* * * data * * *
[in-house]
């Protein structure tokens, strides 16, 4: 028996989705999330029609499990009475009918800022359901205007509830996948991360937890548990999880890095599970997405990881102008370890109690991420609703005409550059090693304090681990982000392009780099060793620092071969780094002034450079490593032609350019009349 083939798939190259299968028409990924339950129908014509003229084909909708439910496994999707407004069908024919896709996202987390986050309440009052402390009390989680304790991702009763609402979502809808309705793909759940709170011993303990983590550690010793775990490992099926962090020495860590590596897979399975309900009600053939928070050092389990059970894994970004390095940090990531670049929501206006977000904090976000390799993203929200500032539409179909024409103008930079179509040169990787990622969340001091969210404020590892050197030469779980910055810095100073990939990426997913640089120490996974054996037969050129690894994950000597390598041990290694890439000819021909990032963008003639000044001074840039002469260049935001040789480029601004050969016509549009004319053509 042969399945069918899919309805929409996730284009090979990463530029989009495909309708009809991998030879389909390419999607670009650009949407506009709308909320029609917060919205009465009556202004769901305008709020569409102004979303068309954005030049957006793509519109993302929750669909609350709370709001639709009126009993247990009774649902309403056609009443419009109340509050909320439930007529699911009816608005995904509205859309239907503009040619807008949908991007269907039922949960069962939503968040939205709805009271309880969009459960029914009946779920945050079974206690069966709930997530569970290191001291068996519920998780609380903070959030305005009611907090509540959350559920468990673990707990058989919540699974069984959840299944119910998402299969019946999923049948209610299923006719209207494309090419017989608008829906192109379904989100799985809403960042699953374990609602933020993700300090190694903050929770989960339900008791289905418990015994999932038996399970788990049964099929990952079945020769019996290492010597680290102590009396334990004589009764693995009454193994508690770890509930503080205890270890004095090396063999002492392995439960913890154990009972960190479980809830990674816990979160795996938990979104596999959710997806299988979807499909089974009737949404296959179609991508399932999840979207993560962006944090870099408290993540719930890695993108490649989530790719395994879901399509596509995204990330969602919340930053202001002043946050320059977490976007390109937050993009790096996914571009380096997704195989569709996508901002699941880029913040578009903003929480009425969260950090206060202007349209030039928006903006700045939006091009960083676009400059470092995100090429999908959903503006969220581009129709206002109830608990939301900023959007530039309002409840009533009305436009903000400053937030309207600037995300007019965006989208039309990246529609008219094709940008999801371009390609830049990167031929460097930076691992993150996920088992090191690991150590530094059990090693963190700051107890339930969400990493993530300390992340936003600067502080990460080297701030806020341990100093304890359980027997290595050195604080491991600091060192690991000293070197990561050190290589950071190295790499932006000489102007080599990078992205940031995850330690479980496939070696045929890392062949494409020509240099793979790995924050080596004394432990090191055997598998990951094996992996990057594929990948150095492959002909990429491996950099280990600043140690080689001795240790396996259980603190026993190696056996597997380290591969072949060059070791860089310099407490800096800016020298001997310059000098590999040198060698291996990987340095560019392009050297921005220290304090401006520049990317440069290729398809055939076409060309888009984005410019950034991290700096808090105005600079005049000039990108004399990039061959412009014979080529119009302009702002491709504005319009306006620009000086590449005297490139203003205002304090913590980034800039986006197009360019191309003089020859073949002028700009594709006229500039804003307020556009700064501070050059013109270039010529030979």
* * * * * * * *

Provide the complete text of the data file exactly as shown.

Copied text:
[in-house]
């Protein structure tokens, strides 16, 4: 028996989705999330029609499990009475009918800022359901205007509830996948991360937890548990999880890095599970997405990881102008370890109690991420609703005409550059090693304090681990982000392009780099060793620092071969780094002034450079490593032609350019009349 083939798939190259299968028409990924339950129908014509003229084909909708439910496994999707407004069908024919896709996202987390986050309440009052402390009390989680304790991702009763609402979502809808309705793909759940709170011993303990983590550690010793775990490992099926962090020495860590590596897979399975309900009600053939928070050092389990059970894994970004390095940090990531670049929501206006977000904090976000390799993203929200500032539409179909024409103008930079179509040169990787990622969340001091969210404020590892050197030469779980910055810095100073990939990426997913640089120490996974054996037969050129690894994950000597390598041990290694890439000819021909990032963008003639000044001074840039002469260049935001040789480029601004050969016509549009004319053509 042969399945069918899919309805929409996730284009090979990463530029989009495909309708009809991998030879389909390419999607670009650009949407506009709308909320029609917060919205009465009556202004769901305008709020569409102004979303068309954005030049957006793509519109993302929750669909609350709370709001639709009126009993247990009774649902309403056609009443419009109340509050909320439930007529699911009816608005995904509205859309239907503009040619807008949908991007269907039922949960069962939503968040939205709805009271309880969009459960029914009946779920945050079974206690069966709930997530569970290191001291068996519920998780609380903070959030305005009611907090509540959350559920468990673990707990058989919540699974069984959840299944119910998402299969019946999923049948209610299923006719209207494309090419017989608008829906192109379904989100799985809403960042699953374990609602933020993700300090190694903050929770989960339900008791289905418990015994999932038996399970788990049964099929990952079945020769019996290492010597680290102590009396334990004589009764693995009454193994508690770890509930503080205890270890004095090396063999002492392995439960913890154990009972960190479980809830990674816990979160795996938990979104596999959710997806299988979807499909089974009737949404296959179609991508399932999840979207993560962006944090870099408290993540719930890695993108490649989530790719395994879901399509596509995204990330969602919340930053202001002043946050320059977490976007390109937050993009790096996914571009380096997704195989569709996508901002699941880029913040578009903003929480009425969260950090206060202007349209030039928006903006700045939006091009960083676009400059470092995100090429999908959903503006969220581009129709206002109830608990939301900023959007530039309002409840009533009305436009903000400053937030309207600037995300007019965006989208039309990246529609008219094709940008999801371009390609830049990167031929460097930076691992993150996920088992090191690991150590530094059990090693963190700051107890339930969400990493993530300390992340936003600067502080990460080297701030806020341990100093304890359980027997290595050195604080491991600091060192690991000293070197990561050190290589950071190295790499932006000489102007080599990078992205940031995850330690479980496939070696045929890392062949494409020509240099793979790995924050080596004394432990090191055997598998990951094996992996990057594929990948150095492959002909990429491996950099280990600043140690080689001795240790396996259980603190026993190696056996597997380290591969072949060059070791860089310099407490800096800016020298001997310059000098590999040198060698291996990987340095560019392009050297921005220290304090401006520049990317440069290729398809055939076409060309888009984005410019950034991290700096808090105005600079005049000039990108004399990039061959412009014979080529119009302009702002491709504005319009306006620009000086590449005297490139203003205002304090913590980034800039986006197009360019191309003089020859073949002028700009594709006229500039804003307020556009700064501070050059013109270039010529030979």